|Year : 2023 | Volume
| Issue : 1 | Page : 52
Influence of maxillary first molar rotation on the severity of dental class II malocclusion: A cross-sectional study
Lidhiya Alexander, Shanaj Doulath A, V Arun
Department of Orthodontics and Dentofacial Orthopaedics, Indira Gandhi Institute of Dental Sciences, Sri Balaji Vidyapeeth University, Puducherry, India
|Date of Submission||06-Jan-2023|
|Date of Decision||03-Mar-2023|
|Date of Acceptance||15-Apr-2023|
|Date of Web Publication||04-Sep-2023|
No 544/A, 3rd Cross Street, Kalaivanar Nagar, Danvantri Post, Gorimedu, Puducherry - 605 006
Source of Support: None, Conflict of Interest: None
AIM: The aim of the study was to evaluate and assess the influence of maxillary molar rotation on severity of dental class II malocclusion.
MATERIALS AND METHODS: The study comprised of 4 different groups namely, 1/4th class II malocclusion, 2/4th class II malocclusion, 3/4th class II malocclusion and full class II malocclusion involving sample size of 20,15,16 and 12. The samples were subjected to digital evaluation of maxillary 1st permanent molar rotation using 4 parameters namely angle of Friel, Ricketts E-Line, angle of Henry and Premolar angle.
RESULTS: The results were subjected to statistical analysis using one way ANOVA wherein group IV (Full class II malocclusion) exhibited a greater rotational value. On evaluation, angle of Friel exhibited a mean of 59.6±1.61 degrees, Ricketts E-Line was found to be 12.3±1.77mm while angle of Henry showed a mean of 19±3.19 degrees and premolar angle was 12.5±5.83 degrees.
CONCLUSION: On evaluating molar rotation using angle of Friel, Ricketts E-Line, angle of Henry and premolar angle, full cusp class II malocclusion presented higher degree of mesiopalatal rotation maxillary molar rotation. With increasing mesiopalatal rotation, the severity of molar relation also increased from 1/4th to full class II. Hence the maxillary molar spatial position along the long axis majorly influences the molar relation wherein a full cusp class II molar relation exhibits higher degree of molar rotation.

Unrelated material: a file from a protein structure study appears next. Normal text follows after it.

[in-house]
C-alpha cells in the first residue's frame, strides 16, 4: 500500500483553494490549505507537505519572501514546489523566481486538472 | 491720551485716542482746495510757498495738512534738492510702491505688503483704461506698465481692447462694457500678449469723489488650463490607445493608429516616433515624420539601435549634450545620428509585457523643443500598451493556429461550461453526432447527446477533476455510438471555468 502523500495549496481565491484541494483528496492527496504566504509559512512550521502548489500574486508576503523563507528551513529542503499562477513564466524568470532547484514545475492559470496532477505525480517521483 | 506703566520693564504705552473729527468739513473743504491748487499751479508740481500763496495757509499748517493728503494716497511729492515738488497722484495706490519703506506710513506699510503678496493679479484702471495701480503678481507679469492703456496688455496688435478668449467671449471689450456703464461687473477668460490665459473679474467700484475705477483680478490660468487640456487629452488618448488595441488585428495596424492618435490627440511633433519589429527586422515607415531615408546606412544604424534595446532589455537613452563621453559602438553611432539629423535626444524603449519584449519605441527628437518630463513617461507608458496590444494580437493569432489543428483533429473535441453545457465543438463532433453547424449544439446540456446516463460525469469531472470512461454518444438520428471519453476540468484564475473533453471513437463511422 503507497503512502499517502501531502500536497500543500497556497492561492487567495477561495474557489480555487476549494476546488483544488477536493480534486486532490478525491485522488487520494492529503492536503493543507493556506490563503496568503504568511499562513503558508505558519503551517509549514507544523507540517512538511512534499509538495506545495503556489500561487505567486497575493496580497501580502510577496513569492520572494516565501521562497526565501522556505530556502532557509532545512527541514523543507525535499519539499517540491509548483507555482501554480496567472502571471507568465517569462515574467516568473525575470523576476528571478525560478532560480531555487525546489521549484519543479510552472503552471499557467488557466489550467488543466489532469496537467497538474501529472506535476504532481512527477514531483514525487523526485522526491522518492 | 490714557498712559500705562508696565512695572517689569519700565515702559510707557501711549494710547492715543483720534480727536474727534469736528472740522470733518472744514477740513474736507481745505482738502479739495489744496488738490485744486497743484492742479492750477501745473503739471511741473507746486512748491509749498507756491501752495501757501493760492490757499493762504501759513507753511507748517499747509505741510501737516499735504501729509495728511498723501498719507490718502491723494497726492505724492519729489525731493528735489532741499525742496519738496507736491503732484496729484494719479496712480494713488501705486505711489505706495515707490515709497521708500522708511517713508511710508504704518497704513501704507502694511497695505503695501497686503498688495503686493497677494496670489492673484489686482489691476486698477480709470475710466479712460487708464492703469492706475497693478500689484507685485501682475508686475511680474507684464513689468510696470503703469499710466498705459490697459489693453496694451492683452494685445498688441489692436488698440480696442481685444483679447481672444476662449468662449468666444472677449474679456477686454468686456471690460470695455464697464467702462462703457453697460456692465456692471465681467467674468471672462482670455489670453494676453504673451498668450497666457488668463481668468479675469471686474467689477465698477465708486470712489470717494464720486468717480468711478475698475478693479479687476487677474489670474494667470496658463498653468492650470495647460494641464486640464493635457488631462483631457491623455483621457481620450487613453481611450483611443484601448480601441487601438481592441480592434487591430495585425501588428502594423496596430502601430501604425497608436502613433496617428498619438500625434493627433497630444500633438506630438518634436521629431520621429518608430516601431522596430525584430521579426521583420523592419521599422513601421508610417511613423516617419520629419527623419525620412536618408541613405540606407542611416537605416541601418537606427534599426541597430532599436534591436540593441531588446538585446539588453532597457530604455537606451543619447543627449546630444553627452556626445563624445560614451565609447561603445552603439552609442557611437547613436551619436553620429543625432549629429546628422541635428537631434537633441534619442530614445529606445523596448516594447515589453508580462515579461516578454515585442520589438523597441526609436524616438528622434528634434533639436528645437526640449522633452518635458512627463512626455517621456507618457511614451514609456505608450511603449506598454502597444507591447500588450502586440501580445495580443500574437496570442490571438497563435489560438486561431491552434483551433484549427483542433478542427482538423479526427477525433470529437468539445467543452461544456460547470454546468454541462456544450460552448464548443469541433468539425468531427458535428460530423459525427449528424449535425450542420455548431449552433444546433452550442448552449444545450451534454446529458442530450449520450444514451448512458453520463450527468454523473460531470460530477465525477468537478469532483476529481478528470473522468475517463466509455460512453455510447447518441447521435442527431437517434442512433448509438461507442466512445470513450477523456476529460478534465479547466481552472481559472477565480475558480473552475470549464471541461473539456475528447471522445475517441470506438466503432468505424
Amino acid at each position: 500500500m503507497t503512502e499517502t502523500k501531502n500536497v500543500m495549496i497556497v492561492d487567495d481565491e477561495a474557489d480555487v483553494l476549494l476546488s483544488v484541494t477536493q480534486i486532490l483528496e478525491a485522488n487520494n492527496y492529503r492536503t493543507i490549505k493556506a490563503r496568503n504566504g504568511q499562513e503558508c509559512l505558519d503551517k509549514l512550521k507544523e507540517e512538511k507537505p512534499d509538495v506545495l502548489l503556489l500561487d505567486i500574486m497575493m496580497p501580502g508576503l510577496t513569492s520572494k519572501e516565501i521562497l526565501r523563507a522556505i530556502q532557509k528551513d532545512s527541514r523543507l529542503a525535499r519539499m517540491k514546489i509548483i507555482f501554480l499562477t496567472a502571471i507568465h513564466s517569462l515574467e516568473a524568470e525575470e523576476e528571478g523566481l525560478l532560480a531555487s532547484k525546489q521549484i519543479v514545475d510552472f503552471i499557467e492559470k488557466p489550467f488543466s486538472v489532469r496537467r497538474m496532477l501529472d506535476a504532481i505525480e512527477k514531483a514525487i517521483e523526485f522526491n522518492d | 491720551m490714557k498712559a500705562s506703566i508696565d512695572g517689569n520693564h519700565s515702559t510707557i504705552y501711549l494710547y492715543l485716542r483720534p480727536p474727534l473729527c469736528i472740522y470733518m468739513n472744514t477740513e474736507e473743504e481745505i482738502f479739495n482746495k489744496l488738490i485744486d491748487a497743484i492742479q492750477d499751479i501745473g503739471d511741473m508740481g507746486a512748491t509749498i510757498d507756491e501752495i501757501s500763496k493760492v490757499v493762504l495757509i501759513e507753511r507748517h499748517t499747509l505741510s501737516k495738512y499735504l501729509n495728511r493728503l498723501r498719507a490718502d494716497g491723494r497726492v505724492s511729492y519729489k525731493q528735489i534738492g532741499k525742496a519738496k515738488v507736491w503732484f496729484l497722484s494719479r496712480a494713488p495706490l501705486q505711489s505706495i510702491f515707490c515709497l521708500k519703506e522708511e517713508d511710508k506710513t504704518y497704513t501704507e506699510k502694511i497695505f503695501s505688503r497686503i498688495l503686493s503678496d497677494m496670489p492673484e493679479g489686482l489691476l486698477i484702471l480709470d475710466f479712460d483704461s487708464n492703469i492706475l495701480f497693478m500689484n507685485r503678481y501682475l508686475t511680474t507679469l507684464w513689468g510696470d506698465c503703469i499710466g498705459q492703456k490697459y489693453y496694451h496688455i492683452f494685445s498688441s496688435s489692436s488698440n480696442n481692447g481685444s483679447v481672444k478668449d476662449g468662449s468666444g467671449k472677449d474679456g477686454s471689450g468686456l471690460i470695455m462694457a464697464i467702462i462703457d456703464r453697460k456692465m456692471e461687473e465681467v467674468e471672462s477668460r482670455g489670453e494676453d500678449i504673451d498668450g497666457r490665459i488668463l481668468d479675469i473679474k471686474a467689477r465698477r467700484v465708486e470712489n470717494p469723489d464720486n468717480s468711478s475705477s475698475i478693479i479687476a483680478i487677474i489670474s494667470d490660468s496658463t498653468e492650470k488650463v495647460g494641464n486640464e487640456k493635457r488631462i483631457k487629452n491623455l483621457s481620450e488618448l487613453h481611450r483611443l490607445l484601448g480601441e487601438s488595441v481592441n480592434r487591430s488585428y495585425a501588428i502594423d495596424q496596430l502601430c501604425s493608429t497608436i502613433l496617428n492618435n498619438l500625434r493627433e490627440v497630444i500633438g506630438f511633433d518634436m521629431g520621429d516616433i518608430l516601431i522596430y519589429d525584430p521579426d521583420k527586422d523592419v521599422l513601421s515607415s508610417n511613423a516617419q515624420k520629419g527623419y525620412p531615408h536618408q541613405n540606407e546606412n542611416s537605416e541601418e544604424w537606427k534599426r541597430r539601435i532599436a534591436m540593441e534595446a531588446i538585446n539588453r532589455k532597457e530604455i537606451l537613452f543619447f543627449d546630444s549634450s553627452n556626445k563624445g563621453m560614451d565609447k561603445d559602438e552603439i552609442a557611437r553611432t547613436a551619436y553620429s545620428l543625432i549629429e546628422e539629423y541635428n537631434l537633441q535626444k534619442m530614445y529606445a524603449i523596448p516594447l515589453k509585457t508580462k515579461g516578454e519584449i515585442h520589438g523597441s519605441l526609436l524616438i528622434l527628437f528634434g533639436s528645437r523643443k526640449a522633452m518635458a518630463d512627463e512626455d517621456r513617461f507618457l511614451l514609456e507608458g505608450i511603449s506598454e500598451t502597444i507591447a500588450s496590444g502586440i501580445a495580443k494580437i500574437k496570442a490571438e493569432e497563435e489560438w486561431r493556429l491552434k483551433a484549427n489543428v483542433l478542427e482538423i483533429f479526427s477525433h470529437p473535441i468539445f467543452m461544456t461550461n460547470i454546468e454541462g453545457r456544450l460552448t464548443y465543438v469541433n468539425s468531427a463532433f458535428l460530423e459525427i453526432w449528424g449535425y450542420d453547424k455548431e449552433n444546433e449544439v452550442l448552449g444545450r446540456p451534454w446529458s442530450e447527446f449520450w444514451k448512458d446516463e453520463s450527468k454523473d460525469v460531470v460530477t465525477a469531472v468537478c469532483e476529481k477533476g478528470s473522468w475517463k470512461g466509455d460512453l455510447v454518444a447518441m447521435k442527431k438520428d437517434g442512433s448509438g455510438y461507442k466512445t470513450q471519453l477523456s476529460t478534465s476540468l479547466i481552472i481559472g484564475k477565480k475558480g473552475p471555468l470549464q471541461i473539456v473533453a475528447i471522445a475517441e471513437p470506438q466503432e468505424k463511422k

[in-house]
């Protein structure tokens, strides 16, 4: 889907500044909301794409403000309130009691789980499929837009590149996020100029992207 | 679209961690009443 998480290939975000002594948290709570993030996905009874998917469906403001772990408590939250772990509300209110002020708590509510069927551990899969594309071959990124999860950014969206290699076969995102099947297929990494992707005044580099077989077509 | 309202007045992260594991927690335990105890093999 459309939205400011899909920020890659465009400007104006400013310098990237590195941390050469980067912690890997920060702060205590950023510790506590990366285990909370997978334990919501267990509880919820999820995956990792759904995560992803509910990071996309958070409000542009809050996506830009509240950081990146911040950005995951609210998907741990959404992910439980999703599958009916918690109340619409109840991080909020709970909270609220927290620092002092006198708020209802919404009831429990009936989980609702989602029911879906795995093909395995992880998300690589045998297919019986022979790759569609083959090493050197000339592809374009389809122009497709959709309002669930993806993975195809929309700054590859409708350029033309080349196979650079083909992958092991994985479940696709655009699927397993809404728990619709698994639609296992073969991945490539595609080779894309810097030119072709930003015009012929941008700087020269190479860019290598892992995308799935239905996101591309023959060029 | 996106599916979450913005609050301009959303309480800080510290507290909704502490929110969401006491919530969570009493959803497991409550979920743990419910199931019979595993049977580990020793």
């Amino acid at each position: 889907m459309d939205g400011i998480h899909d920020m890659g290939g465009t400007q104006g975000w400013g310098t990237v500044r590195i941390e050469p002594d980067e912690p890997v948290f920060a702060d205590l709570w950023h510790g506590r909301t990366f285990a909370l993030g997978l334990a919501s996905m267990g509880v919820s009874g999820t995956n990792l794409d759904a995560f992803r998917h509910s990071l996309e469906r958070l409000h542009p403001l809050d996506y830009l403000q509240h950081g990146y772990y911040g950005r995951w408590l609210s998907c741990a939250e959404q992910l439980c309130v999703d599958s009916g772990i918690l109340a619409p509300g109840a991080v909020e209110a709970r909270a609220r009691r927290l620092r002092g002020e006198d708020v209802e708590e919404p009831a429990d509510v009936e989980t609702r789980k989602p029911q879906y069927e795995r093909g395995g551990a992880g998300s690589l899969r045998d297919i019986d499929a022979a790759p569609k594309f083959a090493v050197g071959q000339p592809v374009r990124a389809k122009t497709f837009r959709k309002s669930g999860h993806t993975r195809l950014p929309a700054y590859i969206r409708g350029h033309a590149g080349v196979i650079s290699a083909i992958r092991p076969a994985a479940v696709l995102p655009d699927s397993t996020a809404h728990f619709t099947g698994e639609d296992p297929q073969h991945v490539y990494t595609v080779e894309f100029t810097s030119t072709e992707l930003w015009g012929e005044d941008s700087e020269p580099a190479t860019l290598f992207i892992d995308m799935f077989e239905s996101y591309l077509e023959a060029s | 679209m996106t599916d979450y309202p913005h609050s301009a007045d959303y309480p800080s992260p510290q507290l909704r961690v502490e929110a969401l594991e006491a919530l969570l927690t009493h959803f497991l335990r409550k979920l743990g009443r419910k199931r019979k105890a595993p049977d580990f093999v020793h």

Keywords: Molar rotation, Class II malocclusion, angle of Friel, Ricketts E-Line, angle of Henry and premolar angle
|How to cite this article:|
Alexander L, ShanajD, Arun V. Influence of maxillary first molar rotation on the severity of dental class II malocclusion: A cross-sectional study. J Orthodont Sci 2023;12:52
|How to cite this URL:|
Alexander L, ShanajD, Arun V. Influence of maxillary first molar rotation on the severity of dental class II malocclusion: A cross-sectional study. J Orthodont Sci [serial online] 2023 [cited 2023 Oct 3];12:52. Available from: https://www.jorthodsci.org/text.asp?2023/12/1/52/385068
| Introduction|| |